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MUSIC REVIEWS : Brandenburgs by LACO, McGegan

December 18, 1987|HERBERT GLASS

There was a critical difference on Wednesday at Ambassador Auditorium when the Los Angeles Chamber Orchestra made its seasonal presentation of the six "Brandenburg" Concertos of J. S. Bach at a single sitting: the presence of conductor Nicholas McGegan, guiding spirit of the San Francisco-based Philharmonia Baroque Orchestra, and quite likely this country's foremost purveyor of 18th-Century performance style.

McGegan drew from his local charges the bouncy rhythmicality and a suggestion of the lean, keen-edged tone that characterizes his period-instrument orchestra.

Still, this was not an occasion for savoring ensemble values. Maintaining perfect unanimity at the blistering tempos chosen by McGegan for portions of the First, Second and Fourth concertos proved beyond the ability even of players as accomplished as those of the LACO.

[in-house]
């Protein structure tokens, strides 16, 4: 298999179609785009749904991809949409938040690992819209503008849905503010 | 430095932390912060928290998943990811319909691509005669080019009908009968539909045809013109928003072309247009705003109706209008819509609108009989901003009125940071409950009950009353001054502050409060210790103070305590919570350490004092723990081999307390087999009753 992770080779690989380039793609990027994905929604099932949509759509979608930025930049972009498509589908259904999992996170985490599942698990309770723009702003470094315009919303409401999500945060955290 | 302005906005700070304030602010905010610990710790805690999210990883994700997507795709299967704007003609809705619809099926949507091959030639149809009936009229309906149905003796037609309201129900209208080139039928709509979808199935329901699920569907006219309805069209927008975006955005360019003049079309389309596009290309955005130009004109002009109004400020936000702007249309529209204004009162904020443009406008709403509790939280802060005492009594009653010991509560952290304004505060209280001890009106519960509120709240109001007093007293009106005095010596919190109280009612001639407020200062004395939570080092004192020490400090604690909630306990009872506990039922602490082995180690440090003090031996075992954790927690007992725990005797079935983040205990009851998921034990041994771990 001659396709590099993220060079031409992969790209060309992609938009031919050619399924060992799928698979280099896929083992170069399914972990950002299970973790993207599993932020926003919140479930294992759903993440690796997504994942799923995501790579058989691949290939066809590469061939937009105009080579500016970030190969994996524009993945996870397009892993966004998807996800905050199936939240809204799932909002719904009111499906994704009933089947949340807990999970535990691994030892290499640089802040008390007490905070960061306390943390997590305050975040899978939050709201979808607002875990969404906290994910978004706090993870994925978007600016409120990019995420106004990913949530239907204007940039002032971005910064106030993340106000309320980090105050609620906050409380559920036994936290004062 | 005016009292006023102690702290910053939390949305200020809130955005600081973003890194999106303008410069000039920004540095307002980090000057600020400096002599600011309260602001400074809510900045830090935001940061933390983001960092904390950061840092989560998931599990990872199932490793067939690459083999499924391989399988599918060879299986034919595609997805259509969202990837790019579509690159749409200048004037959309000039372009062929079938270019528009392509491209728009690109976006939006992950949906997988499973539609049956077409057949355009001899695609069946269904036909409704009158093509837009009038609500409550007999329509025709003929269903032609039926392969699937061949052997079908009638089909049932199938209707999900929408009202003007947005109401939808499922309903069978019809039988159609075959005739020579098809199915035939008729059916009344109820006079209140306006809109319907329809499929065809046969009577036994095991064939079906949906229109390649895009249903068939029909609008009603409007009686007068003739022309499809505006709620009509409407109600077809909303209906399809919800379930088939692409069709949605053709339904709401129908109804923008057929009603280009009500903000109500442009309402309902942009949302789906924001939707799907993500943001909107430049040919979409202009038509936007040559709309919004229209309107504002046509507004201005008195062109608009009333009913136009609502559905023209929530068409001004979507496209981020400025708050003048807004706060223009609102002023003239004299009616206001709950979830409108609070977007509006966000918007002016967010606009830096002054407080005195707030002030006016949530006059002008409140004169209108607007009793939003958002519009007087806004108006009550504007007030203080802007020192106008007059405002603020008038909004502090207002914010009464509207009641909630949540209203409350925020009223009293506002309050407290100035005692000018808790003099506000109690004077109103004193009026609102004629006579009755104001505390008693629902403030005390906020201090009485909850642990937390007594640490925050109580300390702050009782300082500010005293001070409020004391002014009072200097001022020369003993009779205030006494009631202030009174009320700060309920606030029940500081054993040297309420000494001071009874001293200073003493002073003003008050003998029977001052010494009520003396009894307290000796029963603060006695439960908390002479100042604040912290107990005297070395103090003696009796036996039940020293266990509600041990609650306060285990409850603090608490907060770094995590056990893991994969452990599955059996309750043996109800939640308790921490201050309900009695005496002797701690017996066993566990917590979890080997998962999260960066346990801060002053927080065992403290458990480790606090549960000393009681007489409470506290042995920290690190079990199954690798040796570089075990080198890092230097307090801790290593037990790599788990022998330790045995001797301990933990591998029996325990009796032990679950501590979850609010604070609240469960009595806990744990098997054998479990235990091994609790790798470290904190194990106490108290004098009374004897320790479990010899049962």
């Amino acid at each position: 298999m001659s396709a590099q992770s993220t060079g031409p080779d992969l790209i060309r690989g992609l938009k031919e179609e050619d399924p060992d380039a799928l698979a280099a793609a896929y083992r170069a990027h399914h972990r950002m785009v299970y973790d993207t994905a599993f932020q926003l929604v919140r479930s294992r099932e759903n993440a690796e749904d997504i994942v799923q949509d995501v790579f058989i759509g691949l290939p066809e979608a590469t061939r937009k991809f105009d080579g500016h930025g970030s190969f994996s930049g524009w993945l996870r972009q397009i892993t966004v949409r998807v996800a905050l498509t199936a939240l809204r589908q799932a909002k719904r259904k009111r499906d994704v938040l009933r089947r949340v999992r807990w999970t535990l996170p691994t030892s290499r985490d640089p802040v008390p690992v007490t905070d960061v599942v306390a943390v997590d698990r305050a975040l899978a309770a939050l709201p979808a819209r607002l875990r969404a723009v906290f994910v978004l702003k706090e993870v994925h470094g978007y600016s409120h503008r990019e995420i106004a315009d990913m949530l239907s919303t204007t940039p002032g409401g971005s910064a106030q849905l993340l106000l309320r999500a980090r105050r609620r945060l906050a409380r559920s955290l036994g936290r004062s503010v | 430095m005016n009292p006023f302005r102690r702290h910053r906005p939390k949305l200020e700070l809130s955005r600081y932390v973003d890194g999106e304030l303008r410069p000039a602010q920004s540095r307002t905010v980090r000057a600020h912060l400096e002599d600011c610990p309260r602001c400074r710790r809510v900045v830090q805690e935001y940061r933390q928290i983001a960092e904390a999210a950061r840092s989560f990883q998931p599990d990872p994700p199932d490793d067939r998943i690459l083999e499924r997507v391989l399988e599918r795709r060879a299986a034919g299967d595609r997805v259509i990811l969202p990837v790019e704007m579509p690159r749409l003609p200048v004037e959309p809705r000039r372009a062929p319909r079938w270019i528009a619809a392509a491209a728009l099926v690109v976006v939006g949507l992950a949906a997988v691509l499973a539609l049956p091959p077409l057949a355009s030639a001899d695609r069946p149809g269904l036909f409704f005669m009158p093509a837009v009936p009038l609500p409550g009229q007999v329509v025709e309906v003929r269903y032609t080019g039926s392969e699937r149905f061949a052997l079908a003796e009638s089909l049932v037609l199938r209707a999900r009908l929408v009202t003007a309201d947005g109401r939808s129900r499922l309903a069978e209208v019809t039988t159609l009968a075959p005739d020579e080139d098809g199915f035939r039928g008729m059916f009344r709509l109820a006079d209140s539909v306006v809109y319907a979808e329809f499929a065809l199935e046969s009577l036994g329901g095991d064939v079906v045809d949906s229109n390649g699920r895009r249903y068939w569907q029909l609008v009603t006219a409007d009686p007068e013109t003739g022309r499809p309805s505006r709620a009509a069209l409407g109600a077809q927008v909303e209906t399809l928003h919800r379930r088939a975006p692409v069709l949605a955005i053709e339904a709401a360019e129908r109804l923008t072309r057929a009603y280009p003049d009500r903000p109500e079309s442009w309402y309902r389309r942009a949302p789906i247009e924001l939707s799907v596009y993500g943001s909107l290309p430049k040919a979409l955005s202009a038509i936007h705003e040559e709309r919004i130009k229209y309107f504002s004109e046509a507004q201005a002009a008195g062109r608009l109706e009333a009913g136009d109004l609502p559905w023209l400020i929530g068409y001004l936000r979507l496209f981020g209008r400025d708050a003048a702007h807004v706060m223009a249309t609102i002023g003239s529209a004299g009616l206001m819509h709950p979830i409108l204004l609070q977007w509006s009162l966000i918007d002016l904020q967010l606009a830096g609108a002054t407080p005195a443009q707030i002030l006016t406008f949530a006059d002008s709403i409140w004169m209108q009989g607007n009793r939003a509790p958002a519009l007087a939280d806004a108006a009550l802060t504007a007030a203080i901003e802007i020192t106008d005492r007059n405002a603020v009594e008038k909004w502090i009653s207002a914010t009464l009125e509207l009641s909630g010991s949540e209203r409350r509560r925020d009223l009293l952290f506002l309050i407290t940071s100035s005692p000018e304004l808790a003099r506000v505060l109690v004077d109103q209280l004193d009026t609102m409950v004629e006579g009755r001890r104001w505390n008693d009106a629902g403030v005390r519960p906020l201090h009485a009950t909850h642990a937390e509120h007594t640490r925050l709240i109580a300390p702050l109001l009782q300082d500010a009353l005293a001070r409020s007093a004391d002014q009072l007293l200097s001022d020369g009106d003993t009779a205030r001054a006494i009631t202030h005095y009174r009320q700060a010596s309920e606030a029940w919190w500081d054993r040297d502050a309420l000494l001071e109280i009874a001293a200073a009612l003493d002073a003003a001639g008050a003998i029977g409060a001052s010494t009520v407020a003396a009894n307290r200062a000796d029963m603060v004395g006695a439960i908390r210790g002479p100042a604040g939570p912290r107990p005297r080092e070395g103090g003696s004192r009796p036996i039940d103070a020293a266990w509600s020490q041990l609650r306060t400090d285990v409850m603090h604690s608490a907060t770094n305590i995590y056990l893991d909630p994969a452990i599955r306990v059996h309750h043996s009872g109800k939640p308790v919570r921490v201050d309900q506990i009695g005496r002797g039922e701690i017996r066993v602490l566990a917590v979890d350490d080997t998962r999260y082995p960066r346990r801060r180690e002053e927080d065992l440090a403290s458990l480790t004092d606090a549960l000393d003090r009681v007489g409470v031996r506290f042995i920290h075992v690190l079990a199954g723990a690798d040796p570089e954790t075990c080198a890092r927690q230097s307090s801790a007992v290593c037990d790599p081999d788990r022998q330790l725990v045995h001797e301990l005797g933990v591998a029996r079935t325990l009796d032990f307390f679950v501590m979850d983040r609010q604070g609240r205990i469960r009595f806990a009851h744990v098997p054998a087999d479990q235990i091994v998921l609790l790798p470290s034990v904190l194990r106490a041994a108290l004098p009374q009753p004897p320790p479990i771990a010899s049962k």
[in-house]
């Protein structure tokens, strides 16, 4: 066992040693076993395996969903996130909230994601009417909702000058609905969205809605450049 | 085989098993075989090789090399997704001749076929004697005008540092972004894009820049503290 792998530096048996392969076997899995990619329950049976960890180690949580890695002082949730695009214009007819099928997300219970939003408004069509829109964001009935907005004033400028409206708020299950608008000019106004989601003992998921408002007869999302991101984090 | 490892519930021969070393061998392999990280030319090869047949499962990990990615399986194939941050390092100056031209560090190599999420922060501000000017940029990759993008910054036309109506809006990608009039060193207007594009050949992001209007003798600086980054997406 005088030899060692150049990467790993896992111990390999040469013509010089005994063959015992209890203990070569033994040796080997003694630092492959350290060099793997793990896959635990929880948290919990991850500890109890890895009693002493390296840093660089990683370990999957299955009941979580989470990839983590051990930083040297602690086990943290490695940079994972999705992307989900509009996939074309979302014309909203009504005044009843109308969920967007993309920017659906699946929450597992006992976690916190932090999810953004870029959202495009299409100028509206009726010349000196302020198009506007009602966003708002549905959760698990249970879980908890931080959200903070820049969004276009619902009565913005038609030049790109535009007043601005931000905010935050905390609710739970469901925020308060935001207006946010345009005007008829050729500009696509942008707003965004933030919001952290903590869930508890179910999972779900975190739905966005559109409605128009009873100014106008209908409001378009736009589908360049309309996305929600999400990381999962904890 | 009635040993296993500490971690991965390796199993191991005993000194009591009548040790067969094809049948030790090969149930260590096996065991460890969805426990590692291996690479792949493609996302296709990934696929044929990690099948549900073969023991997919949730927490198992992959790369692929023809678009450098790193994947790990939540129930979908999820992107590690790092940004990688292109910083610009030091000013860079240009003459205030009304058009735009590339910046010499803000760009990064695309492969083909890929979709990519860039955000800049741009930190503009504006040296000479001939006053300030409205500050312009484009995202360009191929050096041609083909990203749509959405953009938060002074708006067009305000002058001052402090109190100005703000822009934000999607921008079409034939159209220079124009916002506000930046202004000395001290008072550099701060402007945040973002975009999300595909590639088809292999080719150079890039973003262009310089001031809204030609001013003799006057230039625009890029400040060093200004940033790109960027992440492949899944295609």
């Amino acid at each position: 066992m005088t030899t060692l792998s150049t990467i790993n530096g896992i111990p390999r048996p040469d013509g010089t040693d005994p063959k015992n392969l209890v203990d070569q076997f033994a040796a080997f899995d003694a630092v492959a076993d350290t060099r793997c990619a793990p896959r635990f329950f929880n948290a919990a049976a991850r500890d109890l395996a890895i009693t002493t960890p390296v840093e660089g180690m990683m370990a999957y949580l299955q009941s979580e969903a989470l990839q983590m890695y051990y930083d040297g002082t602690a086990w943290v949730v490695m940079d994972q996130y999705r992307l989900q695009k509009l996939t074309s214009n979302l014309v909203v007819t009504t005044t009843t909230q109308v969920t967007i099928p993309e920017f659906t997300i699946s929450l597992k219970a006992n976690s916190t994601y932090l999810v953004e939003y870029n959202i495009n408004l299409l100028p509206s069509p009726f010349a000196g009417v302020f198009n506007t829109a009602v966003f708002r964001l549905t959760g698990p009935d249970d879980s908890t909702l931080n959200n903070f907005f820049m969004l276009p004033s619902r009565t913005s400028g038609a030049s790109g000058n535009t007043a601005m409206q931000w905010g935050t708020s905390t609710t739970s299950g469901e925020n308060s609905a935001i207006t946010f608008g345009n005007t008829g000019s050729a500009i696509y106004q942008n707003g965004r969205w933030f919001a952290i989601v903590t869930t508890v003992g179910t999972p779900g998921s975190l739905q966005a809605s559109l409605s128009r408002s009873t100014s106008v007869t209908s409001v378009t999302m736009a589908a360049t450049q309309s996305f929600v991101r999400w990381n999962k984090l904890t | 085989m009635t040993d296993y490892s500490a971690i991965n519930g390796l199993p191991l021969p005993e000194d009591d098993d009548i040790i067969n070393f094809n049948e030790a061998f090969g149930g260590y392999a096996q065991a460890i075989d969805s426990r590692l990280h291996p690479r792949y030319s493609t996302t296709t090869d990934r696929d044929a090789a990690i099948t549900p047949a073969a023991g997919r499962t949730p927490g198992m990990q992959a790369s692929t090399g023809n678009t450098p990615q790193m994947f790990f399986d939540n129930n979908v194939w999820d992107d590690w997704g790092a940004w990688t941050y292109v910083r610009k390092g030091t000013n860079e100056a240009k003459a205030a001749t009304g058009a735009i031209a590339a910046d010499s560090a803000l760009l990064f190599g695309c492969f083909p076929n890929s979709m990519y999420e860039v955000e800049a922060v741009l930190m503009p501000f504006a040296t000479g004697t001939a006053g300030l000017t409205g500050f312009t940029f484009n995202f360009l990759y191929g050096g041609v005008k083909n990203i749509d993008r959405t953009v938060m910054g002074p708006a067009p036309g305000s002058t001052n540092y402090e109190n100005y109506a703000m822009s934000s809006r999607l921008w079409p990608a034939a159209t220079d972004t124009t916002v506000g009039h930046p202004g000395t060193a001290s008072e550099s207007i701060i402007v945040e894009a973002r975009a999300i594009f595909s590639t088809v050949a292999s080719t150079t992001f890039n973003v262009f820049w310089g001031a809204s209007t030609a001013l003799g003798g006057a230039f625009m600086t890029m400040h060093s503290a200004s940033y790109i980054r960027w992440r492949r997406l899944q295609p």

Thus, the concert served to highlight strong individual contributions: the controlled fire of Patricia Mabee's harpsichord cadenza in No. 5; the expressive trio of oboes led by Allan Vogel in the adagio of No. 1 (hectic pacing ruled against the horns' and oboes' ability to do more than valiantly stay in the game during the fast portions); the lively David Shostac-Susan Greenberg transverse flute duo (in place of recorders) in No. 4 .

The ensemble prize easily went to the 10-member team employed for the Third Concerto, the most finished and judiciously paced interpretation of the evening and the one component of the program in which the conductor toned down his extravagant arm-flapping which, one imagines, was more distracting than helpful to the players.

Overall, however, neither conductor nor orchestra was shown to best advantage during this tense, exhausting evening.

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